Mixed bag

Of Henry’s other Derby winners, Oath (1996 Fairy King ex Sheer Audacity by Troy) and Commander in Chief(1990 Dancing Brave ex Slightly Dangerous by Roberto) found themselves in Japan and failed to make much impact.  Slip Anchor (1982 Shirley Heights ex Sayonara by Birkhahn) did reasonably well, but as a stamina source was never fashionable enough to attract sufficient high quality mares.

National Hunt sires

Henry was associated with many great stayers such as Le Moss (1975 Le Levanstall ex Feemoss by Ballymoss),  Ardross (1976 Run the Gauntlet ex Le Melody by Levmoss) and Buckskin (1973 Yelapa ex Bete A Bon Dieu by Herbager) . He trained a lot of other horses who also made names as national hunt stallions such as Gunner B (1973 Royal Gunner ex Sweet Councillor by Privy Councillor), Moscow Society (Nijinsky ex Afifa by Dewan). In addition to the previously mentioned leading jumps sire Old Vic, he also trained the King George winner King’s Theatre (1991 Sadler’s Wells ex Regal Beauty by Princely Native) who became champion NH sire.


Henry’s standing as a great trainer is not in doubt and only Michael Stoute has stronger claims to be regarded as the outstanding British trainer of the modern era. A trainers job is to train horses for the racecourse and he has no influence on whether they succeed as stallions. It is of no relevance to Henry’s standing as a trainer that he was not associated with any horses who proved to be great stallions. It is just one of those statistical curiosities. His  success as a trainer of stayers inevitably meant that he was associated with horses who ended up earning their oats as national hunt stallions. Henry’s greatest project, Frankel is now embarking on his stud career and he has every prospect of success, so there could yet be a great stallion associated with the Cecil name.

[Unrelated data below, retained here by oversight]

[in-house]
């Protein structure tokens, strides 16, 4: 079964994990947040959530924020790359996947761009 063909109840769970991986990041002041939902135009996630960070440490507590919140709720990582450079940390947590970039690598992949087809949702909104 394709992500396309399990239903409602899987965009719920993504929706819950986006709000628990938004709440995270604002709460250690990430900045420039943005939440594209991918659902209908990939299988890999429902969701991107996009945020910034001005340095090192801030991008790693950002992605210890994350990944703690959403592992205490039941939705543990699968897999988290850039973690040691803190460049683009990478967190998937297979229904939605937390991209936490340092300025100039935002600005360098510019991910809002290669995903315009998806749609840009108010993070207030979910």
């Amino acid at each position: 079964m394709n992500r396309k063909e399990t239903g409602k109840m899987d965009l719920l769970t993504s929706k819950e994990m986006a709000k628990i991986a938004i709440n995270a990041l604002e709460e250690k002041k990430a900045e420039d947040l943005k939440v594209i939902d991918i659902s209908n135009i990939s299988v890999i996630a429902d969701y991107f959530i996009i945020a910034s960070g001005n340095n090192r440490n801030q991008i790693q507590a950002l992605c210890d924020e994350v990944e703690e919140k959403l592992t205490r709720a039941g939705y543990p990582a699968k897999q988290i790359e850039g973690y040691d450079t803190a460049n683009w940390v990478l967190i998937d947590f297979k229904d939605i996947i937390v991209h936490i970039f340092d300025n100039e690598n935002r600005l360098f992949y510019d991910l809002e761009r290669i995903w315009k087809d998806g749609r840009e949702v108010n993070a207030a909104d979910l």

Sadler’s Wells- a tribute

It’s almost a month since Sadler’s Wells died.  He was outstanding in every respect as racehorse, as a sire, as a broodmare sire and now as a sire of sires.  A book would be required to do proper justice to his impact (and I don’t have time for that) , so I will have to restrict myself to selecting a few of his more remarkable achievements, listed in no particular order

1. That first crop of colts.

In total his first crop  was numbered in the mid fifties of which just less than half were colts.  For six of them (In the Wings (ex High Hawk by Shirley Heights) , Old Vic (ex Cockade by Derring-Do), Prince of Dance(ex Sun Princess by English Prince) , Scenic ( ex Idyllic by Foolish Pleasure) , French Glory (ex Dunette by Hard to Beat) and Braashee ex Krakow by Malinowski) to win Group 1’s is extraordinary.  Batshoof (ex Steel Habit by Habitat) was also in that crop and he won the Tattersalls Rogers Gold Cup and Prince Of Wales Stakes which were both then Group 2’s but are now elevated to Group 1 status.  Dolpour (ex Dumka by Kashmir) won the Group 3 Gordon Richard Stakes and was only beaten a head in the Champion Stakes. In addition the unraced Accordion (ex Sound of Success by Successor)  subsequently found fame as a jumps sire. It was the most sensational first crop that could be imagined.

2. His Consistency

Its not easy becoming champion sire even with the benefit of large books of quality mares.  Sadler’s Wells was champion Anglo-Irish sire on 14 occasions- an all time record.  That Highflyer’s previous record had stood since the 18th century gives a sense of that achievement.  That he sired at least one Group 1 winner in each of his first 18 crops is also truly remarkable. His numbers currently stand at 2259 foals of racing age with 293 stakes winners (13%).

3. His Irish Derby Record

Sadler’s Wells has sired the winner of every Irish and English classic. His record in the Irish Derby is however particularly impressive. Six winners (Old Vic ex Cockade by Derring-Do), Salsabil (ex Flame of Tara by Artaius), Dream Well (ex Soul Dream by Alleged),  Montjeu (ex Floripedes by Top Ville),  Galileo (ex Urban Sea by Miswaki) and High Chapparal (ex Kasora by Darshaan) only tell part of the story. The 1999 edition saw him have a 1-2-3 courtesy of Montjeu, Daliapour (ex Dalara by Doyoun) and Tchaikovsky (ex Crystal Spray by Beldale Flutter) and this was bettered in 2002 when High Chapparal was followed home by Sholokhov (ex La Meilleure by Lord Gayle), Ballingarry (ex Flamenco Wave by Desert Wine) and Nysaean (ex Irish Arms by Irish River). His sons have kept up the good work with In the Wings siring the 1995 winner Winged Love (ex J’ai deux Amores by Top Ville), Galileo siring the 2007 winner Soldier of Fortune (ex Affianced by Erin’s Isle) and the 2010 winner Cape Blanco (ex Laurel Delight by Presidium) and Montjeu has 3 winners courtesy of Hurricane Run (ex Hold On by Surumu), Frozen Fire (ex Flamingo Sea by Woodman) and Fame and Glory (ex Gryada by Shirley Heights).

4. His record as sire of sires